UPDATE 2-Mexico faces bigger inflation risk -central bank member

viernes 26 de septiembre de 2014 18:38 GYT
 

(Adds context on minimum wage hike)

Sept 26 (Reuters) - Mexico's inflation outlook has worsened after a spike in fresh food prices and a political debate on raising the country's minimum wage, Mexican central bank Deputy Governor Manuel Sanchez said on Friday.

Sanchez said in a speech in New York that inflation would likely remain above 4 percent during this year, and that a wage increase could spur broader price pressures, according to an emailed copy of his speech.

"Significant minimum wage hikes may contaminate the process of price formation," Sanchez said. "These adjustments could trigger a chain reaction on inflation expectations" and make it harder to reach the central bank's 3 percent target.

Mexico City's leftist mayor and the opposition conservative National Action Party have both proposed minimum wage increases ahead of mid-term elections next year.

The minimum wage is currently set by a commission of government, business and labor representatives.

Data this week showed Mexican annual inflation in early September remained above the central bank's ceiling at 4.21 percent. Policymakers expect inflation to cool to about 3 percent in the first half of 2015.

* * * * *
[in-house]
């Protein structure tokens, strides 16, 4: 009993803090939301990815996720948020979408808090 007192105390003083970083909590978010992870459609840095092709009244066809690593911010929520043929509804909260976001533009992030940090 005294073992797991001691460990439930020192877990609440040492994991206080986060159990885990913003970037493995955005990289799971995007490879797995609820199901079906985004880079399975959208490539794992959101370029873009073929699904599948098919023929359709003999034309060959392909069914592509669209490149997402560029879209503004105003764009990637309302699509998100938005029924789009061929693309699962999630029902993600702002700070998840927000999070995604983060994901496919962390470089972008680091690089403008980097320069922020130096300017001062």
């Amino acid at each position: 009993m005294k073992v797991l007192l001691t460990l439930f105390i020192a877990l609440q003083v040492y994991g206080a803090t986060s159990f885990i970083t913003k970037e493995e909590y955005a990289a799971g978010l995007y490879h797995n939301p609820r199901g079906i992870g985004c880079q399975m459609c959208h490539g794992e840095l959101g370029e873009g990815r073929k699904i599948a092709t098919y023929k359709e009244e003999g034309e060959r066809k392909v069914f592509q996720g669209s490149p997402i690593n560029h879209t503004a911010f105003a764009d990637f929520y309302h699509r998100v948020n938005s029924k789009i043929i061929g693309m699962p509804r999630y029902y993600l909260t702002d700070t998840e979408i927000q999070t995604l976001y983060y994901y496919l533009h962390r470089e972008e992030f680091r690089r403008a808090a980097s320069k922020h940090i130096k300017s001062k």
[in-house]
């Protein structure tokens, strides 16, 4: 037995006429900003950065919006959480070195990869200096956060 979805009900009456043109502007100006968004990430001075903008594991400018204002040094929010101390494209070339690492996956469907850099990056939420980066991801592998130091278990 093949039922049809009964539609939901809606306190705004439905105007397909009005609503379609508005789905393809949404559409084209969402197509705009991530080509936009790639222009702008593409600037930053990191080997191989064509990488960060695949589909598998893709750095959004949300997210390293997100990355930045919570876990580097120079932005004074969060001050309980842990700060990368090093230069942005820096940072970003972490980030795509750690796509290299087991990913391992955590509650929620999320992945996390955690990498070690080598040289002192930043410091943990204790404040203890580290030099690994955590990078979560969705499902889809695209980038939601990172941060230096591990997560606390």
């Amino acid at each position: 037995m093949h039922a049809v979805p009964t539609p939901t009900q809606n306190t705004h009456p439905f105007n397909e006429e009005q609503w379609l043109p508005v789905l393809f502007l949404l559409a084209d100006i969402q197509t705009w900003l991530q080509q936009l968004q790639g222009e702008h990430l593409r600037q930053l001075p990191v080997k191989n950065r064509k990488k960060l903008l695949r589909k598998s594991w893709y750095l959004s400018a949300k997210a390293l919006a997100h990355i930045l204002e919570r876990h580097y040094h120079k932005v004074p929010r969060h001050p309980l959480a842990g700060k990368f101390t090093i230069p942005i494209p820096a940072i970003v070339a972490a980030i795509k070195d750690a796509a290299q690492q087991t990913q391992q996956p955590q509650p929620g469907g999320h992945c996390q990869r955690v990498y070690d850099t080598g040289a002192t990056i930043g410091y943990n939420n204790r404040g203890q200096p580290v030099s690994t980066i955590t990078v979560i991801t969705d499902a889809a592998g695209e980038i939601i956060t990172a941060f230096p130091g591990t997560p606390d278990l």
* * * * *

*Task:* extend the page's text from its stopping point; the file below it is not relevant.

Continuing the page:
The central bank cut its benchmark rate to 3 percent in June and has held steady since then, arguing that a sluggish economy would contain price pressures through next year.

Mexico's Sanchez, who is seen as the board member most worried about inflation, also said there were risks of further agricultural price shocks. There also was the possibility that a bout of volatility in global financial markets could weaken the peso enough to drive up import prices and inflation.

The Mexican peso slumped to an eight-month low on Friday after strong U.S. second quarter growth data backed bets that the U.S. Federal Reserve could raise interest rates next year.

The peso has shed nearly 5 percent from a June high amid expectations that higher U.S. interest rates would push investors to dump emerging market debt - seen as riskier - in favor of dollar-denominated assets. (Reporting by Michael O'Boyle. Editing by Andre Grenon)